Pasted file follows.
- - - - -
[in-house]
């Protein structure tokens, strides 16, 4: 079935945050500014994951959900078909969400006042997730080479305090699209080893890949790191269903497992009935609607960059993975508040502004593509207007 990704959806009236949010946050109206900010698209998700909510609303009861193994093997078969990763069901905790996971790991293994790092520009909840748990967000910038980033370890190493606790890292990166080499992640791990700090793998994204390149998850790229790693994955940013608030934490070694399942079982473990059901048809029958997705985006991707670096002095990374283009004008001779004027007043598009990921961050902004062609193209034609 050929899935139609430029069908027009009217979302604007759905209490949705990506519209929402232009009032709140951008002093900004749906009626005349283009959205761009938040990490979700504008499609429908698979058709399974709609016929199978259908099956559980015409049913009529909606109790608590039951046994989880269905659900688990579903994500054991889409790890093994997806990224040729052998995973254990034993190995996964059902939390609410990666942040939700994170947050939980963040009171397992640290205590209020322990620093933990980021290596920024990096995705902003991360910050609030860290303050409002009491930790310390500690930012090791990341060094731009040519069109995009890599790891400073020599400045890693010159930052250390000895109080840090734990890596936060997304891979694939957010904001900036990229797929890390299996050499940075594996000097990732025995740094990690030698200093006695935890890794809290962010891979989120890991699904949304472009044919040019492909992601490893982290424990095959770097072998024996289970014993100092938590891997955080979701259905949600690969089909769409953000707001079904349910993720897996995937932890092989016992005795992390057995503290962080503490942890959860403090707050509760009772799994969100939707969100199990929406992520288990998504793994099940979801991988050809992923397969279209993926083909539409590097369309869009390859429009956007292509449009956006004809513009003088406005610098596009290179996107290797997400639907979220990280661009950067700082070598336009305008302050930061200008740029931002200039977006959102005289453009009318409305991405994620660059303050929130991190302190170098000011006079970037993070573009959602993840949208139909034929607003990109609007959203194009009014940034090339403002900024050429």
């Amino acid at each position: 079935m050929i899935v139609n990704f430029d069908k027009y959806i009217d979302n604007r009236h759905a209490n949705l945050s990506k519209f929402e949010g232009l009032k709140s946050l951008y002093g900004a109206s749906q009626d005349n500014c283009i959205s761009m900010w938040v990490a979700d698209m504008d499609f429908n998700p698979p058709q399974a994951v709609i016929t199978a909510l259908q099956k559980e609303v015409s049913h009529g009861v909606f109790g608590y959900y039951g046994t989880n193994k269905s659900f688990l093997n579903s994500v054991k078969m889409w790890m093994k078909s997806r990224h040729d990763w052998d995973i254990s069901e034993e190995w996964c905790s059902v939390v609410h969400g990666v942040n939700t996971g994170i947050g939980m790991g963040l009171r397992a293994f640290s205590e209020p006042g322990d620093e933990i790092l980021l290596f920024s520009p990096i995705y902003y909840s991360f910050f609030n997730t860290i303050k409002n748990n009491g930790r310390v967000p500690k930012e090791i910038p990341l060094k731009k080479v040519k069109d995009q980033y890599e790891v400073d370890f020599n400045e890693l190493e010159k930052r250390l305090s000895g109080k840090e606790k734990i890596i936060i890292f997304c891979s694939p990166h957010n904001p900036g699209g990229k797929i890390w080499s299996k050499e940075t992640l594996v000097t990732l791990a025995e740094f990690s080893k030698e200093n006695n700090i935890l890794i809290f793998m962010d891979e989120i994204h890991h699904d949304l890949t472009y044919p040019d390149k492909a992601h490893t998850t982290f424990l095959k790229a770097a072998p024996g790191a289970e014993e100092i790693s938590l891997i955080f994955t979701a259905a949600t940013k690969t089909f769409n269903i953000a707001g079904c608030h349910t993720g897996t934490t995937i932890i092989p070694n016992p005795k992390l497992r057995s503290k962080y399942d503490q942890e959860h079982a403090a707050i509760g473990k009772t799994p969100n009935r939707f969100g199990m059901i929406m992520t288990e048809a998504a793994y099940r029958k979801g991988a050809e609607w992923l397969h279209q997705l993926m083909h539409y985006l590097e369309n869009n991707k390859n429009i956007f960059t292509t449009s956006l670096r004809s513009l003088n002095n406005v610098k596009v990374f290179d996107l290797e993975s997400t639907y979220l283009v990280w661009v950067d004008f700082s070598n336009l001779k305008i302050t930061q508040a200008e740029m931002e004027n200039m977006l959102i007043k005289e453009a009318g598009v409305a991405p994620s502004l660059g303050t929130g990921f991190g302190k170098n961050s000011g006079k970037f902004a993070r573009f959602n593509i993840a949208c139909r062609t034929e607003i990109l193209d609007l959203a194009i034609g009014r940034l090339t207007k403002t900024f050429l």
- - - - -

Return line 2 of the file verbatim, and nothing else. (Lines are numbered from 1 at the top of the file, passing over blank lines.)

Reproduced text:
């Protein structure tokens, strides 16, 4: 079935945050500014994951959900078909969400006042997730080479305090699209080893890949790191269903497992009935609607960059993975508040502004593509207007 990704959806009236949010946050109206900010698209998700909510609303009861193994093997078969990763069901905790996971790991293994790092520009909840748990967000910038980033370890190493606790890292990166080499992640791990700090793998994204390149998850790229790693994955940013608030934490070694399942079982473990059901048809029958997705985006991707670096002095990374283009004008001779004027007043598009990921961050902004062609193209034609 050929899935139609430029069908027009009217979302604007759905209490949705990506519209929402232009009032709140951008002093900004749906009626005349283009959205761009938040990490979700504008499609429908698979058709399974709609016929199978259908099956559980015409049913009529909606109790608590039951046994989880269905659900688990579903994500054991889409790890093994997806990224040729052998995973254990034993190995996964059902939390609410990666942040939700994170947050939980963040009171397992640290205590209020322990620093933990980021290596920024990096995705902003991360910050609030860290303050409002009491930790310390500690930012090791990341060094731009040519069109995009890599790891400073020599400045890693010159930052250390000895109080840090734990890596936060997304891979694939957010904001900036990229797929890390299996050499940075594996000097990732025995740094990690030698200093006695935890890794809290962010891979989120890991699904949304472009044919040019492909992601490893982290424990095959770097072998024996289970014993100092938590891997955080979701259905949600690969089909769409953000707001079904349910993720897996995937932890092989016992005795992390057995503290962080503490942890959860403090707050509760009772799994969100939707969100199990929406992520288990998504793994099940979801991988050809992923397969279209993926083909539409590097369309869009390859429009956007292509449009956006004809513009003088406005610098596009290179996107290797997400639907979220990280661009950067700082070598336009305008302050930061200008740029931002200039977006959102005289453009009318409305991405994620660059303050929130991190302190170098000011006079970037993070573009959602993840949208139909034929607003990109609007959203194009009014940034090339403002900024050429």